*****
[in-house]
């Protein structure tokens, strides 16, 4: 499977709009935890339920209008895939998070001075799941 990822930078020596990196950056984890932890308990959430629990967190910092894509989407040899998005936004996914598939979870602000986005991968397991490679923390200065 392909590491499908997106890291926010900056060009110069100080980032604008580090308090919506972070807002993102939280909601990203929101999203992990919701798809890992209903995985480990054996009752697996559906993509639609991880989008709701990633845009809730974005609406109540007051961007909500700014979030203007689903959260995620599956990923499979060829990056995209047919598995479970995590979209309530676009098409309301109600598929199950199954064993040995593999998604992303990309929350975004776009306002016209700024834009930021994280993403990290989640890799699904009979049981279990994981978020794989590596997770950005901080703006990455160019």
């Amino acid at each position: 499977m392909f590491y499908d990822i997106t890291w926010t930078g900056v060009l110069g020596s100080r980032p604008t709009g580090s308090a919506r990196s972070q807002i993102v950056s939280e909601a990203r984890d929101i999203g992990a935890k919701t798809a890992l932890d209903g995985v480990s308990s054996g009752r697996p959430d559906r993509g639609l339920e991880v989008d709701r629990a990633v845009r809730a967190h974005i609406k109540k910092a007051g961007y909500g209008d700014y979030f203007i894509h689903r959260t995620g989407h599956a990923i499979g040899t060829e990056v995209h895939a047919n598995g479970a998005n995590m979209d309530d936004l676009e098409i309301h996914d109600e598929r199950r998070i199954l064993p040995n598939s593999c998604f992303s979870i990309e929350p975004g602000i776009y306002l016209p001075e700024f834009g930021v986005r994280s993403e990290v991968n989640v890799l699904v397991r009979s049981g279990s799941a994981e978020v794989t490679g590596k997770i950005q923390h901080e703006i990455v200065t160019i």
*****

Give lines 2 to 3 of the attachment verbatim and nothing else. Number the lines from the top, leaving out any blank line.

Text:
């Protein structure tokens, strides 16, 4: 499977709009935890339920209008895939998070001075799941 990822930078020596990196950056984890932890308990959430629990967190910092894509989407040899998005936004996914598939979870602000986005991968397991490679923390200065 392909590491499908997106890291926010900056060009110069100080980032604008580090308090919506972070807002993102939280909601990203929101999203992990919701798809890992209903995985480990054996009752697996559906993509639609991880989008709701990633845009809730974005609406109540007051961007909500700014979030203007689903959260995620599956990923499979060829990056995209047919598995479970995590979209309530676009098409309301109600598929199950199954064993040995593999998604992303990309929350975004776009306002016209700024834009930021994280993403990290989640890799699904009979049981279990994981978020794989590596997770950005901080703006990455160019």
């Amino acid at each position: 499977m392909f590491y499908d990822i997106t890291w926010t930078g900056v060009l110069g020596s100080r980032p604008t709009g580090s308090a919506r990196s972070q807002i993102v950056s939280e909601a990203r984890d929101i999203g992990a935890k919701t798809a890992l932890d209903g995985v480990s308990s054996g009752r697996p959430d559906r993509g639609l339920e991880v989008d709701r629990a990633v845009r809730a967190h974005i609406k109540k910092a007051g961007y909500g209008d700014y979030f203007i894509h689903r959260t995620g989407h599956a990923i499979g040899t060829e990056v995209h895939a047919n598995g479970a998005n995590m979209d309530d936004l676009e098409i309301h996914d109600e598929r199950r998070i199954l064993p040995n598939s593999c998604f992303s979870i990309e929350p975004g602000i776009y306002l016209p001075e700024f834009g930021v986005r994280s993403e990290v991968n989640v890799l699904v397991r009979s049981g279990s799941a994981e978020v794989t490679g590596k997770i950005q923390h901080e703006i990455v200065t160019i």